Rio (2011)

Rated PG-13. Our Ratings: V-4 ;L -1 ; S/N –1. Running time: 1 hour 36 min.

Blu and Jewel fly by Christ of the Andes on a hang glider.

2011 20th Century Fox

Some friends play at friendship

but a true friend sticks closer than one’s nearest kin.

Proverbs 18:24

In this delightful animated film Blu (voice of Jesse Eisenberg) is a baby Macaw captured by exotic animal

poachers while still a fledgling and transported to America. When his box falls off the truck, he eventu

ally winds up in the care of a girl living in the small town of Moose Lake, Minnesota. Linda (voice of Leslie Mann) and Blue become inseparable companions as they grow up, Linda eventually opening up a bookstore. Blue never learns to fly because of the trauma of falling when he was a baby and also because he has lived his life in a cage where his every need is provided for by his human friend.

Then comes the day when Brazilian ornithologist, Tulio (voice of Rodrigo Santoro) spots Blu and informs her that there is a female Macaw that would enable the continuation of the rare species if they can be brought together. Linda is not keen on traveling to Rio de Janeiro, but finally agrees. There the very independent counterpart to Blu awaits him. Jewel (voice of Anne Hathaway) is very unimpressed by Blu’s inability to fly. Thus their romance follows the usual arc of beginning with dislike and moving on to disdain, a warming up of their relationship, and at last arriving at mutual respect and love, all this happening amidst a wild series of misadventures when they are kidnapped by poachers and seek to escape.

The colors and sounds of Rio at Carnivale time are wondrously captured by the animators, many of the scenes, such as the parades and the dances in a huge stadium being very spectacular. The animators also show us the glories of the city from the air when our little hero is aloft on a hang glider. Even Christ makes his appearance as they fly by the immense statue atop the mountain looking benevolently over the city.

The theme of friendship pervades the film, beginning with that between Linda and Blue, and branching out to include a motley crew of city birds, a bulldog, and a street urchin named Fernando (Jake T. Austin. The latter is a member of the gang of poachers but, giving in to his conscience when he realizes the harm the gang members cause, and so offers help to Linda and Tulio in search if Blu and Jewel. The villains are led by a Cockle too named Nigel (Jemaine Clements) who uses the city’s monkeys to attempt to recapture the two Blue Macaws when they escape.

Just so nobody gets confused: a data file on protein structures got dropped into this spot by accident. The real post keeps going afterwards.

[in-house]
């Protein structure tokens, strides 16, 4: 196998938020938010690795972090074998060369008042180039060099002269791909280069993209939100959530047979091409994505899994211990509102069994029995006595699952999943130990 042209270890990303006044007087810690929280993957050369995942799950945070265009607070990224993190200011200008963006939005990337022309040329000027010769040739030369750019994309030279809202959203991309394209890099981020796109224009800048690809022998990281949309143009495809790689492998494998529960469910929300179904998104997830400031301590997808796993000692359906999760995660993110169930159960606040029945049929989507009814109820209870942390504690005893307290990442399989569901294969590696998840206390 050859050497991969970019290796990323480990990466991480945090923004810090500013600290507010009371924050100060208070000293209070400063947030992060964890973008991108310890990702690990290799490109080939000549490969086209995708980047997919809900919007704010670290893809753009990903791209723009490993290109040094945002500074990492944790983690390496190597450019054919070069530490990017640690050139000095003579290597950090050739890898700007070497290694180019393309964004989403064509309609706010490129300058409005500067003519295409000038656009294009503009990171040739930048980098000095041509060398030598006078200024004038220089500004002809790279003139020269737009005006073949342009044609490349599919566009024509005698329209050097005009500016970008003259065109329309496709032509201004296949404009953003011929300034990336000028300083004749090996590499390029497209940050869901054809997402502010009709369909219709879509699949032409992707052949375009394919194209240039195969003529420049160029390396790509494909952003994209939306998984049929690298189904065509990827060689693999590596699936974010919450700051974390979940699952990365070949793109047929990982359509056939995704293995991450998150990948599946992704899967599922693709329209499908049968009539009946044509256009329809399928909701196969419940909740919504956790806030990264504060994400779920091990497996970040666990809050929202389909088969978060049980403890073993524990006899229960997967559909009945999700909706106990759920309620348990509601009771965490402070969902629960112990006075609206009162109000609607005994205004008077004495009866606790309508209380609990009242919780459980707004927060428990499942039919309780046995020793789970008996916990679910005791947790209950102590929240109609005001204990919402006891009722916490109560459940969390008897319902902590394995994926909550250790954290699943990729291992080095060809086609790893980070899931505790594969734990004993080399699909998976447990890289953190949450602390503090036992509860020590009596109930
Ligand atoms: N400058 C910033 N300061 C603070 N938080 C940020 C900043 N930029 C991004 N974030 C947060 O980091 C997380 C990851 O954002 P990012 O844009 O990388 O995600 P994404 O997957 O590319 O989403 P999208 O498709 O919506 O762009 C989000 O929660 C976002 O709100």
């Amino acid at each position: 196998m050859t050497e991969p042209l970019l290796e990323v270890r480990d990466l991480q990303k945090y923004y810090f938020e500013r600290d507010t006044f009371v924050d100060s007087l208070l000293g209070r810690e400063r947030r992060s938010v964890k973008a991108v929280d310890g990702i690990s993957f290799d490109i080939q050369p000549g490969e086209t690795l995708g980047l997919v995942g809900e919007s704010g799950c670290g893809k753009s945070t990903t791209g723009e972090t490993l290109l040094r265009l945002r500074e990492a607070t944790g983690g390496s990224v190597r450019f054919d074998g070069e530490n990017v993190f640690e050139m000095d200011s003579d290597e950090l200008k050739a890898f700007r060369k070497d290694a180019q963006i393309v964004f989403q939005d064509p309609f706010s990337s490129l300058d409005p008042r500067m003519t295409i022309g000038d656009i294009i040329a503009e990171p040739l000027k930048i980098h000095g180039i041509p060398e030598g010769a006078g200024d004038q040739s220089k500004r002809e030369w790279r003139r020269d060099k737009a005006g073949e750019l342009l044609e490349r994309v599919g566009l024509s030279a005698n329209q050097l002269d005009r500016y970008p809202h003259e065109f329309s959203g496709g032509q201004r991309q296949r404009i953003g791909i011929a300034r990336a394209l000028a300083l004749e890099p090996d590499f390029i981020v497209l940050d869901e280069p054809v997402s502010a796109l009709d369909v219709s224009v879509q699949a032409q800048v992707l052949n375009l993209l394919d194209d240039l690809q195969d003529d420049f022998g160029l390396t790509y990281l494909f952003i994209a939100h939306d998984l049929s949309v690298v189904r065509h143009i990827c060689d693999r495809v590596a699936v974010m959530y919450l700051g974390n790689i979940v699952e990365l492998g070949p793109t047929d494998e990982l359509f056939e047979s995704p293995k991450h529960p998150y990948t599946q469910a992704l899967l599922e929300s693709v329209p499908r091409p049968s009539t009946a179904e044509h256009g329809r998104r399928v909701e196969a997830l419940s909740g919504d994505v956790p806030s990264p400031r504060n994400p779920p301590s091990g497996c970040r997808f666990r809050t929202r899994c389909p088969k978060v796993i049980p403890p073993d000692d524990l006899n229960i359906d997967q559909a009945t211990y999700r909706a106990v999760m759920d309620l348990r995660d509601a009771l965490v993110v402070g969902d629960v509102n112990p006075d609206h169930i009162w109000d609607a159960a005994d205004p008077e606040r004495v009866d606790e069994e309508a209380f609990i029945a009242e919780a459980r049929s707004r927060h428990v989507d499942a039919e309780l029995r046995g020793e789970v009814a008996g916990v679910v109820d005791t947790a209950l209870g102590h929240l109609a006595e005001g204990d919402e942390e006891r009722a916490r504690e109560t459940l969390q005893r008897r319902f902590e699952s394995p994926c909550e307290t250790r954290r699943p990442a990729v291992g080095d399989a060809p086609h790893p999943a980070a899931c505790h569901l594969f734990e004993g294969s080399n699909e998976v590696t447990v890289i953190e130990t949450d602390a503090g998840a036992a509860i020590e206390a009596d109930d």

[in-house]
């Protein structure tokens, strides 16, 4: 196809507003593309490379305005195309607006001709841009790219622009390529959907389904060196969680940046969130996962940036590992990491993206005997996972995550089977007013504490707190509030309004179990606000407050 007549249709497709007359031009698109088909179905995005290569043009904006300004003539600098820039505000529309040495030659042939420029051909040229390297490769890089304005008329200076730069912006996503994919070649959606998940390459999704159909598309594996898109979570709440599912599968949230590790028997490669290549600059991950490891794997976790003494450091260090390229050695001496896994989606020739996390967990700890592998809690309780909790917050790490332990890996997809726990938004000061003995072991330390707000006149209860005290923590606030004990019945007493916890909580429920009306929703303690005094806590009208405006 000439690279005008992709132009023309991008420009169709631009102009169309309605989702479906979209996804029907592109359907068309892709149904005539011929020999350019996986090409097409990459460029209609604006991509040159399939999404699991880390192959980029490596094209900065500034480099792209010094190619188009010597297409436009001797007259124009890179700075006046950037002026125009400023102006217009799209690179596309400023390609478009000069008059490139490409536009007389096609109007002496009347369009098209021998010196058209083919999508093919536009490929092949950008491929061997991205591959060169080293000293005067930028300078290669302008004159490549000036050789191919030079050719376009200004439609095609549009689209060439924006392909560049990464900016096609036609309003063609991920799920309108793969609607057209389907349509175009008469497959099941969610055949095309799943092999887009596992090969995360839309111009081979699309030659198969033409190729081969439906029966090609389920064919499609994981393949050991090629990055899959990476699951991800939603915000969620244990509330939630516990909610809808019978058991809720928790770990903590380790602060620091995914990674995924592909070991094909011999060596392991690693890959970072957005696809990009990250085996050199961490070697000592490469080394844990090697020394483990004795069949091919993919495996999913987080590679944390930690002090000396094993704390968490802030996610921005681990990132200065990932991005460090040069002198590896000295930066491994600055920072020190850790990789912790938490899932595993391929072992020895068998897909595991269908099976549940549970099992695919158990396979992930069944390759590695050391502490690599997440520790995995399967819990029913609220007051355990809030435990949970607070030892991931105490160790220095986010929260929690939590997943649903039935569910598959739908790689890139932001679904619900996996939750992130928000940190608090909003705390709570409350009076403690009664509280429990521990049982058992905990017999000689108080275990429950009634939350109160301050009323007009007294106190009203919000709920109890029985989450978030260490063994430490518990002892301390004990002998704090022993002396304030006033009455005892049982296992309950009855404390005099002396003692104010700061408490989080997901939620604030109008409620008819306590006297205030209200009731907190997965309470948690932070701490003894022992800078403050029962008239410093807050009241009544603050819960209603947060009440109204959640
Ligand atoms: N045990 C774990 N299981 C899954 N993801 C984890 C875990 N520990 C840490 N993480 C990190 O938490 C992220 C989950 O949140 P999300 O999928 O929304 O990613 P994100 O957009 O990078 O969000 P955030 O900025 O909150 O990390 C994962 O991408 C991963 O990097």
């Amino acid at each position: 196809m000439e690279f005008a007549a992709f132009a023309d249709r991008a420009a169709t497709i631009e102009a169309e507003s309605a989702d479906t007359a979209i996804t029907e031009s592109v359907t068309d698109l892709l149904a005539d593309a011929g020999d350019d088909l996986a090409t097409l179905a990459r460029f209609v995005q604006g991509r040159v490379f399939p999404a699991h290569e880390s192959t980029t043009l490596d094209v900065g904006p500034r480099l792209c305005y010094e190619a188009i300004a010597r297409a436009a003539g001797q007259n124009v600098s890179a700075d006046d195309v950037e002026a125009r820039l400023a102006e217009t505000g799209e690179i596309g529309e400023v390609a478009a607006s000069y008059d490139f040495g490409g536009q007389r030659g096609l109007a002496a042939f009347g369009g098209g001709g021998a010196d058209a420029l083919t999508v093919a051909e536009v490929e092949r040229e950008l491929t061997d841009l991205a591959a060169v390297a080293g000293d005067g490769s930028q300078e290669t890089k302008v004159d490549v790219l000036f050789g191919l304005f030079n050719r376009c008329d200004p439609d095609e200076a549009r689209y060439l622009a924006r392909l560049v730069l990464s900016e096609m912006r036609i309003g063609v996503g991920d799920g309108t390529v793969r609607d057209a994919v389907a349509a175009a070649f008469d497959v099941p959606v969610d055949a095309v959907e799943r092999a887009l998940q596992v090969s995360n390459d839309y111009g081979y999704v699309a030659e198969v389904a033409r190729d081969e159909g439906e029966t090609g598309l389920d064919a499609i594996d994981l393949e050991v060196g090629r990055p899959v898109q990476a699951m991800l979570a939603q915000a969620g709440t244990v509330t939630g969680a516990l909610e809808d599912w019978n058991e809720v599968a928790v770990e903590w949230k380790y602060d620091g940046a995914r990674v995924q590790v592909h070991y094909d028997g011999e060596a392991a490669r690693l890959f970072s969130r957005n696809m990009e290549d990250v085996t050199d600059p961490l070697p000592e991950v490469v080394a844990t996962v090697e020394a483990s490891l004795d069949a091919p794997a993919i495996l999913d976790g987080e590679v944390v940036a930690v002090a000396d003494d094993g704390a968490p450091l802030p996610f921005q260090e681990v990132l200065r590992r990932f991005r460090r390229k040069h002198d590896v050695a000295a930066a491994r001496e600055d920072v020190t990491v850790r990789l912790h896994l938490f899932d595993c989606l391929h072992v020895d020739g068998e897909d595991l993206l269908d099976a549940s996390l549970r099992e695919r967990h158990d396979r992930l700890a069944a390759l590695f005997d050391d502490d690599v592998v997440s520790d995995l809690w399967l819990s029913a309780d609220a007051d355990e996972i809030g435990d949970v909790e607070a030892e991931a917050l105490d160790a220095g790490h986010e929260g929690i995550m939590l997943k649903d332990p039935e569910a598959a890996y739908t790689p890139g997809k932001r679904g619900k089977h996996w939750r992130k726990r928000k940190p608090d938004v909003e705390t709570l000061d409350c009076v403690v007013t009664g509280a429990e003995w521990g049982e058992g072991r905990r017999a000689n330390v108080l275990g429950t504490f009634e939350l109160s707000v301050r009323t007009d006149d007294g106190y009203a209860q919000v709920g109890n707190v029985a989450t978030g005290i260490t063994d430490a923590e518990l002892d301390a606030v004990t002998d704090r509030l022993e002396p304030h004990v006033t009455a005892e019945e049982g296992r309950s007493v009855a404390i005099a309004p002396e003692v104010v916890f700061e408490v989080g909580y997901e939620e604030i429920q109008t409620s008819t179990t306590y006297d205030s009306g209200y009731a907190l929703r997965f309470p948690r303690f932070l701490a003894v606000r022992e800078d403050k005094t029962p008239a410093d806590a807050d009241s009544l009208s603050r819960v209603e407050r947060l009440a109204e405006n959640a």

Some have seen, by the inclusion of the orphaned street kid Fernando a reference to the wonderful Brazilian film Central Station, but the film that was brought to my mind when Blu and Jewel are chained together was the much older The Defiant Ones. In that film Tony Curtiss and Sidney Poitier portrayed two chained-together convicts trying to escape from a Southern chain gang. The racist white and the African American hate each other, but if they are to elude those hunting them down, they must learn to work together. In Rio Jewel thinks Blu is a total loser because he cannot fly, but they too must cooperate with each other if they are to make good on their escape. Lots of humor, spectacular sites, and Brazilian music make this a delightful family film.

For Reflection/Discussion

1. How are the themes of friendship and freedom related in the film? Is the friendship between Blu and Linda on an equal basis? What do you think of the way this is resolved at the end of the film?

2. How does Jewel see flying as freedom in the following conversation?

Jewel: “Birds! Birds need flying. Flying is… err… freedom, and, and not having to rely on anyone. Don’t you want that?” Blu: “Hmm, I don’t know. Sounds a little lonely.” What does she have to learn that Blu’s response indicates he understands?